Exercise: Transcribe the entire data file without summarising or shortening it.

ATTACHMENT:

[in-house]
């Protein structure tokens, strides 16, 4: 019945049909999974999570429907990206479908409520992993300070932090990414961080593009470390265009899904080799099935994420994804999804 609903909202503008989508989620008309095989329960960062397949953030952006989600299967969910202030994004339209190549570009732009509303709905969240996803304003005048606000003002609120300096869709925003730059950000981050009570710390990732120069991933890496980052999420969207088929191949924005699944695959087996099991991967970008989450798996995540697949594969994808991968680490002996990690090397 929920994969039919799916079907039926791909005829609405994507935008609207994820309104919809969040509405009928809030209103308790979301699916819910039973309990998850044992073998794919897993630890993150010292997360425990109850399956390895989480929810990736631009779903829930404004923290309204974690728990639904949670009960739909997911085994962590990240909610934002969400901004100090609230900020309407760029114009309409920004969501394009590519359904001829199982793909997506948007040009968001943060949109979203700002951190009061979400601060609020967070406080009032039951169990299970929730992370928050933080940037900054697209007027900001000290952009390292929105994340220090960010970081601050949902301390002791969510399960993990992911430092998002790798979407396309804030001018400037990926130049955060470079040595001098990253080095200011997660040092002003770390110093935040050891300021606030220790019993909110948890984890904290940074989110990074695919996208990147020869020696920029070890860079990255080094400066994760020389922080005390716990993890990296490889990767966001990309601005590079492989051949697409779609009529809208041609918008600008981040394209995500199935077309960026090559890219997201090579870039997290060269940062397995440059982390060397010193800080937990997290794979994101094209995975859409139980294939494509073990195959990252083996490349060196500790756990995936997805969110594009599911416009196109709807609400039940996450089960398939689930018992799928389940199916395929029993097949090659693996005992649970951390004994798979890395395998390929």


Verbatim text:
[in-house]
């Protein structure tokens, strides 16, 4: 019945049909999974999570429907990206479908409520992993300070932090990414961080593009470390265009899904080799099935994420994804999804 609903909202503008989508989620008309095989329960960062397949953030952006989600299967969910202030994004339209190549570009732009509303709905969240996803304003005048606000003002609120300096869709925003730059950000981050009570710390990732120069991933890496980052999420969207088929191949924005699944695959087996099991991967970008989450798996995540697949594969994808991968680490002996990690090397 929920994969039919799916079907039926791909005829609405994507935008609207994820309104919809969040509405009928809030209103308790979301699916819910039973309990998850044992073998794919897993630890993150010292997360425990109850399956390895989480929810990736631009779903829930404004923290309204974690728990639904949670009960739909997911085994962590990240909610934002969400901004100090609230900020309407760029114009309409920004969501394009590519359904001829199982793909997506948007040009968001943060949109979203700002951190009061979400601060609020967070406080009032039951169990299970929730992370928050933080940037900054697209007027900001000290952009390292929105994340220090960010970081601050949902301390002791969510399960993990992911430092998002790798979407396309804030001018400037990926130049955060470079040595001098990253080095200011997660040092002003770390110093935040050891300021606030220790019993909110948890984890904290940074989110990074695919996208990147020869020696920029070890860079990255080094400066994760020389922080005390716990993890990296490889990767966001990309601005590079492989051949697409779609009529809208041609918008600008981040394209995500199935077309960026090559890219997201090579870039997290060269940062397995440059982390060397010193800080937990997290794979994101094209995975859409139980294939494509073990195959990252083996490349060196500790756990995936997805969110594009599911416009196109709807609400039940996450089960398939689930018992799928389940199916395929029993097949090659693996005992649970951390004994798979890395395998390929």